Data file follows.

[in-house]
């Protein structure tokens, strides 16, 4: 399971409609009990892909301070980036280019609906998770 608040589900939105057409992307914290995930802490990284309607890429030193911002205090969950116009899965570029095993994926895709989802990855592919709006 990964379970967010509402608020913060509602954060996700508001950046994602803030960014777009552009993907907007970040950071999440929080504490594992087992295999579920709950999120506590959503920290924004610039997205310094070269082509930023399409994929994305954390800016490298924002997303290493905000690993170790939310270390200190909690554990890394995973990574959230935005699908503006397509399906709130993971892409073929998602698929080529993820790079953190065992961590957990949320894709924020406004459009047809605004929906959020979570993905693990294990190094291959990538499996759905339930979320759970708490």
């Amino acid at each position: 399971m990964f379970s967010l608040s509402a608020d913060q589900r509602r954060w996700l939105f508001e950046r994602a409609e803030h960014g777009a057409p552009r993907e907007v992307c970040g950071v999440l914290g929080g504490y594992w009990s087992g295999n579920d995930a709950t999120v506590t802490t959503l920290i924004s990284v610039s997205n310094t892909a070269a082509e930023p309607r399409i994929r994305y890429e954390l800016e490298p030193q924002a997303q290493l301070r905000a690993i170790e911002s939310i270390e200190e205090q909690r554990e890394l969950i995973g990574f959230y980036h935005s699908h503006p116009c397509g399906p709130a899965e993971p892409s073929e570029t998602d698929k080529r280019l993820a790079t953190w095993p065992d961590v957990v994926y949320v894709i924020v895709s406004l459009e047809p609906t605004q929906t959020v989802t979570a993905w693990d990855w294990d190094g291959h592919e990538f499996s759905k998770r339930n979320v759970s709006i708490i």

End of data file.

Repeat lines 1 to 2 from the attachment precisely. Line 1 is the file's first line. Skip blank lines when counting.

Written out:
[in-house]
């Protein structure tokens, strides 16, 4: 399971409609009990892909301070980036280019609906998770 608040589900939105057409992307914290995930802490990284309607890429030193911002205090969950116009899965570029095993994926895709989802990855592919709006 990964379970967010509402608020913060509602954060996700508001950046994602803030960014777009552009993907907007970040950071999440929080504490594992087992295999579920709950999120506590959503920290924004610039997205310094070269082509930023399409994929994305954390800016490298924002997303290493905000690993170790939310270390200190909690554990890394995973990574959230935005699908503006397509399906709130993971892409073929998602698929080529993820790079953190065992961590957990949320894709924020406004459009047809605004929906959020979570993905693990294990190094291959990538499996759905339930979320759970708490």